WARNING: if you have a phobia of insects or arachnids, close this window, the Rangers lost 12-1 and that's all you need to know.
Okay, you've been warned.
Have you ever heard of a Tarantula Hawk? Don’t look it up if you haven’-- ahh, you’ve looked it up already, haven’t you? I tried to warn you. It’s a big scary wasp that goes around getting into fights with tarantulas, creatures that the rest of nature generally avoids on account of them being gigantic hairy spider-creatures. I know there’s a difference between spiders and tarantulas (tarantulas are basically the gorillas of the arachnid world) but we’re getting off-topic. The tarantula hawk is a behemoth of a wasp; a flying helljacket the side of a hummingbird, and its two favorite activities are:
- drinking fermented fruit and getting intoxicated (seriously)
- stabbing tarantulas with its needle-backside and paralyzing them, but not killing them. At least not yet...
The tarantula awakens from a fight with a demon wasp, probably hung over, and struggles to remember what happened. There was a wasp, yes, that much is clear. There was excruciating pain, far beyond what it ever imagined possible. Then everything went black for awhile. It is still black, though he does not know why, and never will. He is inside a now sealed-up tunnel, having been dragged there by the wasp while he was paralyzed.
Had he bitten the wasp? Perhaps. It does not matter now, it is evident that he had lost the fight. But why had the wasp not eaten him? If not for sustenance, what purpose could the fight have held? Are these wasps just mean-spirited ne’er-do-wells? The tarantula already lives in a cruel world, but that world proceeds according to an order, at least. There are fights for territory, there is death that leads to food, and no one violates or questions the order of it all.
But the sting and the subsequent unexpected awakening are in the tarantula’s head now. If he was not food, what was he? A conquest for a meaningless show of power? The confusion cannot subside, as the tarantula remains in a black nothingness. He cannot move, and it is blackness all around him. Is he in hell? Is this tarantula hell? The sharp pain soon gives way to a dull ache in its abdomen. Is this the dull ache of defeat, or is it something more? This has something to do with the wasp, he knows it, but he can’t place why.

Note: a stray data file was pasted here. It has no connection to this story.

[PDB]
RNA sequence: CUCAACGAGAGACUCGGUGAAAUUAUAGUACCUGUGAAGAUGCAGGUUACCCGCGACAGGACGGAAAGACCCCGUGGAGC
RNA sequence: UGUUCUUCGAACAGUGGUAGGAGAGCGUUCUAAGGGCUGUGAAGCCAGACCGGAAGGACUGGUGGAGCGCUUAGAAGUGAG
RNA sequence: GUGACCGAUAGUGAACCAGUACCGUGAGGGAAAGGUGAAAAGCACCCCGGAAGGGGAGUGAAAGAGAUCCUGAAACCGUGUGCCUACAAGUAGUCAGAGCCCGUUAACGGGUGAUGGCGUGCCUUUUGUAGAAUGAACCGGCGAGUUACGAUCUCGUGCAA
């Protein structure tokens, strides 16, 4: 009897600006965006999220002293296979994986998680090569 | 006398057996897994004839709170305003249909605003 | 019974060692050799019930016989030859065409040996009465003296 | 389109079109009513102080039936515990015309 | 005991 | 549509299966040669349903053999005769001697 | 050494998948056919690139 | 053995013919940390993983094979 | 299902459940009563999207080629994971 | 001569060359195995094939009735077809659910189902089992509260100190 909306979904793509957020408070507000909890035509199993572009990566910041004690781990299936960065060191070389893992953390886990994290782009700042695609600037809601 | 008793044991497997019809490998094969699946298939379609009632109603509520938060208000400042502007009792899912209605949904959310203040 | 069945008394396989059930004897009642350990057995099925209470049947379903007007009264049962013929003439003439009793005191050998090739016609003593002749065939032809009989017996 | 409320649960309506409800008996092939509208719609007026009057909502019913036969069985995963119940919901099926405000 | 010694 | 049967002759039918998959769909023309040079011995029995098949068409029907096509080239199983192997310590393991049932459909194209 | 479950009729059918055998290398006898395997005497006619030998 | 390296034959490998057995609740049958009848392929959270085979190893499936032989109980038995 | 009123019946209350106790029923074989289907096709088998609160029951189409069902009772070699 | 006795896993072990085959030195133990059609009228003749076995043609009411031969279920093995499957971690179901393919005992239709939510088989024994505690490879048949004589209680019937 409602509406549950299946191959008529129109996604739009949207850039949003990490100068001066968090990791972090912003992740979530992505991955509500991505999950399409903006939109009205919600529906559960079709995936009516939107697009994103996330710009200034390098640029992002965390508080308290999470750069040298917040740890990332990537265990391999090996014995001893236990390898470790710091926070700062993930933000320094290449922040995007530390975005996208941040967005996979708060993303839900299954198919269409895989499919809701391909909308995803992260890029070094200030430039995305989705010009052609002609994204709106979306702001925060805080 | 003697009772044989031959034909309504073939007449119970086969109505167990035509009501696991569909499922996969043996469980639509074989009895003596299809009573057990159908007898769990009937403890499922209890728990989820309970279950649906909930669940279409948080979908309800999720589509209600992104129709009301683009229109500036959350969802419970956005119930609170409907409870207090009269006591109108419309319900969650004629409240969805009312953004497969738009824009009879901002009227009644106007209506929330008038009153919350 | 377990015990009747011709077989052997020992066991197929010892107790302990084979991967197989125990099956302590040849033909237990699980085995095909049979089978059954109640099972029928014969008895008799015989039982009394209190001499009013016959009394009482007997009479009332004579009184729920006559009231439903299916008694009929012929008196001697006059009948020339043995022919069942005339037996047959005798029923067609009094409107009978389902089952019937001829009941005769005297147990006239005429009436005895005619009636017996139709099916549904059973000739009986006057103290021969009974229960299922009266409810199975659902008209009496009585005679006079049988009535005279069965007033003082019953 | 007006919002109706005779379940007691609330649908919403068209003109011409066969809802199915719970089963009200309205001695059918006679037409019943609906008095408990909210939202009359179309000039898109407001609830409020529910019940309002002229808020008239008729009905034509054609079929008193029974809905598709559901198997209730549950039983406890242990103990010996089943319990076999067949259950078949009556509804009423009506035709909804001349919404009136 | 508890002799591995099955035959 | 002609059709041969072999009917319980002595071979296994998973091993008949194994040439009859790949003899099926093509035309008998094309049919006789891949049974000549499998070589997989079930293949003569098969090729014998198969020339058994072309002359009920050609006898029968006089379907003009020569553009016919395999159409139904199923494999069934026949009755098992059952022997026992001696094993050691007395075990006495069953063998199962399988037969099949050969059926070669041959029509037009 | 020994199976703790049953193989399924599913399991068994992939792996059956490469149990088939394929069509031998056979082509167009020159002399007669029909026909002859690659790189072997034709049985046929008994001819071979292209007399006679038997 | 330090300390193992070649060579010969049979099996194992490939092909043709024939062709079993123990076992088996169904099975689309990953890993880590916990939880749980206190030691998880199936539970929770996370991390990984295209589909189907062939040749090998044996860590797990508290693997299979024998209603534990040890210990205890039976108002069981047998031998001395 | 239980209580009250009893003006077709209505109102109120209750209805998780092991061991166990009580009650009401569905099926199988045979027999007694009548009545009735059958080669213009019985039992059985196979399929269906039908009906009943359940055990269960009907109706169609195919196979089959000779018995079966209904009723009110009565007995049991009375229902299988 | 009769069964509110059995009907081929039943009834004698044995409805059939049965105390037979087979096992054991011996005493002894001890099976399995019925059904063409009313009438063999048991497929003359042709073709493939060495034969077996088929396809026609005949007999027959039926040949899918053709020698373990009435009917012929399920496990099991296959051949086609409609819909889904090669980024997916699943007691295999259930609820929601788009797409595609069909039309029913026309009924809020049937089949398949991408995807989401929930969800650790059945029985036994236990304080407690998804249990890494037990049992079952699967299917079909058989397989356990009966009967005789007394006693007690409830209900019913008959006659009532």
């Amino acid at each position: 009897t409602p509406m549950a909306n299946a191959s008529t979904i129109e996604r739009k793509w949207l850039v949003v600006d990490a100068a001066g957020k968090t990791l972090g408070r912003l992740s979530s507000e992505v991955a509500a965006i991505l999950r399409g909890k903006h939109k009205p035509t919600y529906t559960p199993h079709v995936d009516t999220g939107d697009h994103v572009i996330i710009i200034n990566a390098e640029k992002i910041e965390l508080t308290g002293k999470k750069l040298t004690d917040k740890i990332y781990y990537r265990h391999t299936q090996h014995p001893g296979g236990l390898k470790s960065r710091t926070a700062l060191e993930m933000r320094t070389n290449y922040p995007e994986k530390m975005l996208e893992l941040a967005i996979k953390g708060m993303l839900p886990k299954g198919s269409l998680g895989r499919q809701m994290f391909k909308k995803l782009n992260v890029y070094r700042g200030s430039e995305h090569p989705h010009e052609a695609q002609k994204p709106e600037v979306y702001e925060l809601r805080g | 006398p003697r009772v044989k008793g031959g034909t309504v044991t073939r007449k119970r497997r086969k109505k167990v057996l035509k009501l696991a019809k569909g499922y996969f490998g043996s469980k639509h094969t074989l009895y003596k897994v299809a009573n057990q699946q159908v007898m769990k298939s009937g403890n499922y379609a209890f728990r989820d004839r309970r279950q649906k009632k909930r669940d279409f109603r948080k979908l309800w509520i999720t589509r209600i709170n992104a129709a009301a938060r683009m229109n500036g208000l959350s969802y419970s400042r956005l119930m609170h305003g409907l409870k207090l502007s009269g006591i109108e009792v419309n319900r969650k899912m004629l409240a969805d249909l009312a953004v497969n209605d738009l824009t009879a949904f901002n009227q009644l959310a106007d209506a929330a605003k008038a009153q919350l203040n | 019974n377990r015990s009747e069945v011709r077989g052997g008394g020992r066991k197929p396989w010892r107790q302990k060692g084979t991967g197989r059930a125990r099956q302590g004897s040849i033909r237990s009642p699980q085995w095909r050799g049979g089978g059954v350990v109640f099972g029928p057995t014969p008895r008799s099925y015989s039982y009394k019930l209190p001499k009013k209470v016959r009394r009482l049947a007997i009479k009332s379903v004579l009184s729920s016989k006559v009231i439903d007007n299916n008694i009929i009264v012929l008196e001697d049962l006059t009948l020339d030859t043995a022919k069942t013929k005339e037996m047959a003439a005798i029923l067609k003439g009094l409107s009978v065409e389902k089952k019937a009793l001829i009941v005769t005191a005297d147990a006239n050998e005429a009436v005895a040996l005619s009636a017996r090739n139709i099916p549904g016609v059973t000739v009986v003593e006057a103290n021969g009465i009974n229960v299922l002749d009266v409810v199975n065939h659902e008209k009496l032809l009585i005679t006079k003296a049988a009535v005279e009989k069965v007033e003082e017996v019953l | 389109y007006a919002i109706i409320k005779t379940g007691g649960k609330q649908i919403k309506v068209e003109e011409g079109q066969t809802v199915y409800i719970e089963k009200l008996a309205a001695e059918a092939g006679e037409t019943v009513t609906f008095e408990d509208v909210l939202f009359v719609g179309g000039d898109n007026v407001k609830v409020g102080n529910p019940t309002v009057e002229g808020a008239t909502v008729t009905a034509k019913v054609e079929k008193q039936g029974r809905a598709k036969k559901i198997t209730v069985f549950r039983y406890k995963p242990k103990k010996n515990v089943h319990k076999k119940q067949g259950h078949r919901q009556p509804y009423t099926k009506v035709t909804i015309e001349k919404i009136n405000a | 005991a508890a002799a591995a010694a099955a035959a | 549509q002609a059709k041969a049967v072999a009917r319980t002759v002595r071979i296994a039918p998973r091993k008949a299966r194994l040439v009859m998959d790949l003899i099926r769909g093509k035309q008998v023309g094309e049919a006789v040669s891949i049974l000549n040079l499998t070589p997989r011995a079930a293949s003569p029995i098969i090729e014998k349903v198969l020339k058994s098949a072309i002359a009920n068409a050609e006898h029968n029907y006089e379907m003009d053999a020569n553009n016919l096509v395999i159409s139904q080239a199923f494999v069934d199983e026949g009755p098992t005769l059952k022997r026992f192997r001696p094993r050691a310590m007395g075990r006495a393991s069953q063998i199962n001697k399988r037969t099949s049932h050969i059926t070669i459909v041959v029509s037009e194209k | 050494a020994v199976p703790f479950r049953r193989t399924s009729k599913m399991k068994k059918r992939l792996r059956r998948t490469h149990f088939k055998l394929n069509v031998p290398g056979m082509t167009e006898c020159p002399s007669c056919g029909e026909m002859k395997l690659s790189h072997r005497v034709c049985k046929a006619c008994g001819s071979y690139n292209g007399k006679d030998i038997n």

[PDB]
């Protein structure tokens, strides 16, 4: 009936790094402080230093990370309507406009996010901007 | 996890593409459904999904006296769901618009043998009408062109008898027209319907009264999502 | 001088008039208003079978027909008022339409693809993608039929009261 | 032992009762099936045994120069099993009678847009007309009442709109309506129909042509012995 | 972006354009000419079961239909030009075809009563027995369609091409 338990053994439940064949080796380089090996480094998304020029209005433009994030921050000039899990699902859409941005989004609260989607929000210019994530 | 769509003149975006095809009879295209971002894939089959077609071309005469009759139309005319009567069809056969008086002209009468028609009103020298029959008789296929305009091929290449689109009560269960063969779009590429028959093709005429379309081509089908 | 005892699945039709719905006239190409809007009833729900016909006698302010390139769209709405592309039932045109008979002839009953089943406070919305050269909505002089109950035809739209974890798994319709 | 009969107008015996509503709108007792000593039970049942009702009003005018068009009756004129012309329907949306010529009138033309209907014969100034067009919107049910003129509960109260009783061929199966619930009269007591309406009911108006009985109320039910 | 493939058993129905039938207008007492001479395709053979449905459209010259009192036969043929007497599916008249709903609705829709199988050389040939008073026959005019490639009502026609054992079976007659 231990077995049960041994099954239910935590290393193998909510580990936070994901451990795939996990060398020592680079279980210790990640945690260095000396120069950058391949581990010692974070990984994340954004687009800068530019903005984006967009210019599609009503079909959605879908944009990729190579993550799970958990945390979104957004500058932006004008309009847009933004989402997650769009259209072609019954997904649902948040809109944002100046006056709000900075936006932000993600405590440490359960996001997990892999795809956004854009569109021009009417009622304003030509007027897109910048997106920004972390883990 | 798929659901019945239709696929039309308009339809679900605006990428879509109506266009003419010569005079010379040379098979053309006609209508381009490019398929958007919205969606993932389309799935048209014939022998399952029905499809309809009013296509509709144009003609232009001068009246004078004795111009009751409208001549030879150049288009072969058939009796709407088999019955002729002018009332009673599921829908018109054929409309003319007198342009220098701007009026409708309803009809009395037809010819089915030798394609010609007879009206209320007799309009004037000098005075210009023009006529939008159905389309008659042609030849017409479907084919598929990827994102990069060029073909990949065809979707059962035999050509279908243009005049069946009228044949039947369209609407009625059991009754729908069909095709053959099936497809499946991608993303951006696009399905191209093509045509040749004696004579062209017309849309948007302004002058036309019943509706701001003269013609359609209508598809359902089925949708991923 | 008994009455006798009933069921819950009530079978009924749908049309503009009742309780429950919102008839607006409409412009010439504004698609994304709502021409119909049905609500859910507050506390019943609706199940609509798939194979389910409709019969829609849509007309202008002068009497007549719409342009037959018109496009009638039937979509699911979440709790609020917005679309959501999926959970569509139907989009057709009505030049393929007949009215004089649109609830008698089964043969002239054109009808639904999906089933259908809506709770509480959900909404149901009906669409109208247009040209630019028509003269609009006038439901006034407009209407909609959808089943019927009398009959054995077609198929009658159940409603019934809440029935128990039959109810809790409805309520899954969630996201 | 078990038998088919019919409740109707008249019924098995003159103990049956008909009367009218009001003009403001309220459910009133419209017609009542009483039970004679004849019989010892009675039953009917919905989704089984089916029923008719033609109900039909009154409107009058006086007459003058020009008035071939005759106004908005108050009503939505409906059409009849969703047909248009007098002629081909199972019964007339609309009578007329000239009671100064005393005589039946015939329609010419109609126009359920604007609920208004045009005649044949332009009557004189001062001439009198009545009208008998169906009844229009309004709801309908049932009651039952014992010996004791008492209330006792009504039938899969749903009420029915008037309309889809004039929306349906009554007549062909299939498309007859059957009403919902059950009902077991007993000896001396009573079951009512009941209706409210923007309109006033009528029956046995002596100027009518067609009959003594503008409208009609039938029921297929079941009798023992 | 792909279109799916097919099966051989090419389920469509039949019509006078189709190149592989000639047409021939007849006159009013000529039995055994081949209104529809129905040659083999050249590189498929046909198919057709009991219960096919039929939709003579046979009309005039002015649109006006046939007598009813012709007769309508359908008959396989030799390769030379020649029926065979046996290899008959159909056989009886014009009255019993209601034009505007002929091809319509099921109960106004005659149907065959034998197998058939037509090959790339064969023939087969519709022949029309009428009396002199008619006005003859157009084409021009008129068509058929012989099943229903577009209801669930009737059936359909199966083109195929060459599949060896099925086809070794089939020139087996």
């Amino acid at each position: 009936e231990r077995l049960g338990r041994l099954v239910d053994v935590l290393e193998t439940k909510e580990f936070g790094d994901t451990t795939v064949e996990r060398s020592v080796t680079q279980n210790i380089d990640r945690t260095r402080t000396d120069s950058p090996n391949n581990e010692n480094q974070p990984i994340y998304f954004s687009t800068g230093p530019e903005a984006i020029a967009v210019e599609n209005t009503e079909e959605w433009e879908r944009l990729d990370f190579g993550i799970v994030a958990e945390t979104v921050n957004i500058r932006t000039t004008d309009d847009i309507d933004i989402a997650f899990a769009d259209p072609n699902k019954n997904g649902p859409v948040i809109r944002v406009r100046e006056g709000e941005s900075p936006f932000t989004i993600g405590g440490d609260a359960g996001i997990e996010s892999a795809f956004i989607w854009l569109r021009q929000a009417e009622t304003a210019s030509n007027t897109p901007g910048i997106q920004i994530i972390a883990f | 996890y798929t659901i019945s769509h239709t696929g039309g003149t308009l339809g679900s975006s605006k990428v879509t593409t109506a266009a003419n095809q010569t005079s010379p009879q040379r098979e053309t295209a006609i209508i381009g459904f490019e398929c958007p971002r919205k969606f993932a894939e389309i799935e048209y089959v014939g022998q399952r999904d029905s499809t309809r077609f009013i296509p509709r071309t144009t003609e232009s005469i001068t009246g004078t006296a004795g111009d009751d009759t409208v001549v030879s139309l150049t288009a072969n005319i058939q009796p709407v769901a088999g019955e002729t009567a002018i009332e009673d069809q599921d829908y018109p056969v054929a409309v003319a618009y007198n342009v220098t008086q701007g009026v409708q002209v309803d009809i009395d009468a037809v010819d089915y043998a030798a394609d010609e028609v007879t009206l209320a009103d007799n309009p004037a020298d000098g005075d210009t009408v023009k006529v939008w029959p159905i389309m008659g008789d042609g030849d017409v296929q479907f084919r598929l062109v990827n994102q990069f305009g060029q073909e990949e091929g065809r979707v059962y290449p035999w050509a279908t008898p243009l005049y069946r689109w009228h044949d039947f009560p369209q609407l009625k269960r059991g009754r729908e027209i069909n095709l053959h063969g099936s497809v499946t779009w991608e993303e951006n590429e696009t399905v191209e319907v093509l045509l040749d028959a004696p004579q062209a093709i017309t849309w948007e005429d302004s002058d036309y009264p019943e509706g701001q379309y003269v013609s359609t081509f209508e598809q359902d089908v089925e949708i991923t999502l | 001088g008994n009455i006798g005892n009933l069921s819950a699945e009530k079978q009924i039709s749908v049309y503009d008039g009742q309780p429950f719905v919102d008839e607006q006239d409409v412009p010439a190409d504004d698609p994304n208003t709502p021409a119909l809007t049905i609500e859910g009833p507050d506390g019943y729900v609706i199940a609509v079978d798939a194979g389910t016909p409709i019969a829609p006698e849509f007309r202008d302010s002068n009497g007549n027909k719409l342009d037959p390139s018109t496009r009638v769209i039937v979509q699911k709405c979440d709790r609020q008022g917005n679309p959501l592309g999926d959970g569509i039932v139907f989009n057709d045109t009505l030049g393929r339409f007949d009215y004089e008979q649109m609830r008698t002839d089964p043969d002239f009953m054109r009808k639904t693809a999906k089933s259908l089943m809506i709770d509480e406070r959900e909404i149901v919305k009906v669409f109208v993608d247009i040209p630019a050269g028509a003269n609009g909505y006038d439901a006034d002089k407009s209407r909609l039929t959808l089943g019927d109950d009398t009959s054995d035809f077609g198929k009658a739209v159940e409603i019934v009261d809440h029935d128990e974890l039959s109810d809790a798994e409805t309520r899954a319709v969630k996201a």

The pain grows worse and worse until soon the tarantula cannot take it any longer. Needless violence, needless pain. Curse that wasp, and curse its offspring, he thinks. But the epithet is ironic, for at that moment, from inside his own abdomen springs forth a quickly-growing BABY TARANTULA HAWK WHO HAS BEEN EATING THE TARANTULA FROM THE INSIDE, SAVING THE VITAL ORGANS FOR LAST SO AS TO KEEP THE HOST ALIVE WHILE THE LARVA FEASTS.
The violence was not random or needless, the tarantula realizes. He has been a living incubator. He is angry, but he is at peace, knowing that there is order and a purpose to his death. He closes all eight of his eyes and submits his will to the universe.
This seemed less horrifying than a traditional recounting of the Rangers' 12-1 loss to the Orioles. You can draw your own connections between the story you just read and the game if you wish, but I will not be making that effort. It was a painful-- OH WAIT
I got it.
Because that's an important part of the tarantula hawk's profile: If you, a human, are ever stung by a wasp, know that you are not being weak; it is the most painful insect sting in the world. Doctors advise that you just give up, lay down, and scream, since the pain is comparable to being struck by lightning. (no, really). But take heart: you will not be paralyzed, the wasp will not lay eggs in you, and the worst of the pain only lasts a few minutes, unlike tonight’s game, which took three hours and twenty-three minutes to play.
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